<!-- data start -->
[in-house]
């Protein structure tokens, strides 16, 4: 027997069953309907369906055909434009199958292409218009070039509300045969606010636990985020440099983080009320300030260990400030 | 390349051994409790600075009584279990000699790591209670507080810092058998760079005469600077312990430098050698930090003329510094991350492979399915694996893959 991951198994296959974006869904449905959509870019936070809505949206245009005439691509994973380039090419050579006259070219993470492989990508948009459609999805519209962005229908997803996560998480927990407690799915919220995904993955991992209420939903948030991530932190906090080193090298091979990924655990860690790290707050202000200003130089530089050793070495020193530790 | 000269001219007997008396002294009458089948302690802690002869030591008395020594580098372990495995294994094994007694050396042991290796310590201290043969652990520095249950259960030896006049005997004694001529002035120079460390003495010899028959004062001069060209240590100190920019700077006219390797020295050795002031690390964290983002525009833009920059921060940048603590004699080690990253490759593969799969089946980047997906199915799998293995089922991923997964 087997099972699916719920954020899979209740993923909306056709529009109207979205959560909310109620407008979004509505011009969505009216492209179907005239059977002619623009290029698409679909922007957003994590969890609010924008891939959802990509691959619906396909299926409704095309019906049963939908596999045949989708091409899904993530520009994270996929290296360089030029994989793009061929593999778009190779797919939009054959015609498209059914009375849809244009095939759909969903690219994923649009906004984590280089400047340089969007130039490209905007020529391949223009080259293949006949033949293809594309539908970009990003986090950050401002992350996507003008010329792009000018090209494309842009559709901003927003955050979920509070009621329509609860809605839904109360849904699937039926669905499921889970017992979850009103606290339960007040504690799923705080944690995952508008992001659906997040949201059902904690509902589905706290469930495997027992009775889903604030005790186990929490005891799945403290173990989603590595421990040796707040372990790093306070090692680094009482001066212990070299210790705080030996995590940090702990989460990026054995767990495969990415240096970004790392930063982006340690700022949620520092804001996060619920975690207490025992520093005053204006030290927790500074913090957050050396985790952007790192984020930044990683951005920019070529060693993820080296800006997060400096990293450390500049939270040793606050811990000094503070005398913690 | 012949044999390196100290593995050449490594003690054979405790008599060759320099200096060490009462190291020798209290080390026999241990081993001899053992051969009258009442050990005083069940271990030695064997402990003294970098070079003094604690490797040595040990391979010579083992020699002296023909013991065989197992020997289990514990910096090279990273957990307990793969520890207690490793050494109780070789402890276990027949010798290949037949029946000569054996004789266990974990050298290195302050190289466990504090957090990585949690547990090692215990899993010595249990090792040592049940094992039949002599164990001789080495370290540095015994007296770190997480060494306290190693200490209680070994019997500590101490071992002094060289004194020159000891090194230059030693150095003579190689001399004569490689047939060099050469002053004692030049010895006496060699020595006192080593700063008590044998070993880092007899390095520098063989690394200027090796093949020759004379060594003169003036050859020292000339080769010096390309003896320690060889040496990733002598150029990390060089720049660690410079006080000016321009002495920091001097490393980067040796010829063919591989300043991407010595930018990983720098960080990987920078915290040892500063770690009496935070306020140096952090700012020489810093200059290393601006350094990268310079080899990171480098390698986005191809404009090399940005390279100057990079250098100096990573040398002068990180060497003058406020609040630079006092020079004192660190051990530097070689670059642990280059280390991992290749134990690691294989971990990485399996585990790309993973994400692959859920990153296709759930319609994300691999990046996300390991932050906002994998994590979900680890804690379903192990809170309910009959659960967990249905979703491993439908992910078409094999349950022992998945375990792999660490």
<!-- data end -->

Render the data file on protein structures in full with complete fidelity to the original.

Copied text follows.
[in-house]
């Protein structure tokens, strides 16, 4: 027997069953309907369906055909434009199958292409218009070039509300045969606010636990985020440099983080009320300030260990400030 | 390349051994409790600075009584279990000699790591209670507080810092058998760079005469600077312990430098050698930090003329510094991350492979399915694996893959 991951198994296959974006869904449905959509870019936070809505949206245009005439691509994973380039090419050579006259070219993470492989990508948009459609999805519209962005229908997803996560998480927990407690799915919220995904993955991992209420939903948030991530932190906090080193090298091979990924655990860690790290707050202000200003130089530089050793070495020193530790 | 000269001219007997008396002294009458089948302690802690002869030591008395020594580098372990495995294994094994007694050396042991290796310590201290043969652990520095249950259960030896006049005997004694001529002035120079460390003495010899028959004062001069060209240590100190920019700077006219390797020295050795002031690390964290983002525009833009920059921060940048603590004699080690990253490759593969799969089946980047997906199915799998293995089922991923997964 087997099972699916719920954020899979209740993923909306056709529009109207979205959560909310109620407008979004509505011009969505009216492209179907005239059977002619623009290029698409679909922007957003994590969890609010924008891939959802990509691959619906396909299926409704095309019906049963939908596999045949989708091409899904993530520009994270996929290296360089030029994989793009061929593999778009190779797919939009054959015609498209059914009375849809244009095939759909969903690219994923649009906004984590280089400047340089969007130039490209905007020529391949223009080259293949006949033949293809594309539908970009990003986090950050401002992350996507003008010329792009000018090209494309842009559709901003927003955050979920509070009621329509609860809605839904109360849904699937039926669905499921889970017992979850009103606290339960007040504690799923705080944690995952508008992001659906997040949201059902904690509902589905706290469930495997027992009775889903604030005790186990929490005891799945403290173990989603590595421990040796707040372990790093306070090692680094009482001066212990070299210790705080030996995590940090702990989460990026054995767990495969990415240096970004790392930063982006340690700022949620520092804001996060619920975690207490025992520093005053204006030290927790500074913090957050050396985790952007790192984020930044990683951005920019070529060693993820080296800006997060400096990293450390500049939270040793606050811990000094503070005398913690 | 012949044999390196100290593995050449490594003690054979405790008599060759320099200096060490009462190291020798209290080390026999241990081993001899053992051969009258009442050990005083069940271990030695064997402990003294970098070079003094604690490797040595040990391979010579083992020699002296023909013991065989197992020997289990514990910096090279990273957990307990793969520890207690490793050494109780070789402890276990027949010798290949037949029946000569054996004789266990974990050298290195302050190289466990504090957090990585949690547990090692215990899993010595249990090792040592049940094992039949002599164990001789080495370290540095015994007296770190997480060494306290190693200490209680070994019997500590101490071992002094060289004194020159000891090194230059030693150095003579190689001399004569490689047939060099050469002053004692030049010895006496060699020595006192080593700063008590044998070993880092007899390095520098063989690394200027090796093949020759004379060594003169003036050859020292000339080769010096390309003896320690060889040496990733002598150029990390060089720049660690410079006080000016321009002495920091001097490393980067040796010829063919591989300043991407010595930018990983720098960080990987920078915290040892500063770690009496935070306020140096952090700012020489810093200059290393601006350094990268310079080899990171480098390698986005191809404009090399940005390279100057990079250098100096990573040398002068990180060497003058406020609040630079006092020079004192660190051990530097070689670059642990280059280390991992290749134990690691294989971990990485399996585990790309993973994400692959859920990153296709759930319609994300691999990046996300390991932050906002994998994590979900680890804690379903192990809170309910009959659960967990249905979703491993439908992910078409094999349950022992998945375990792999660490």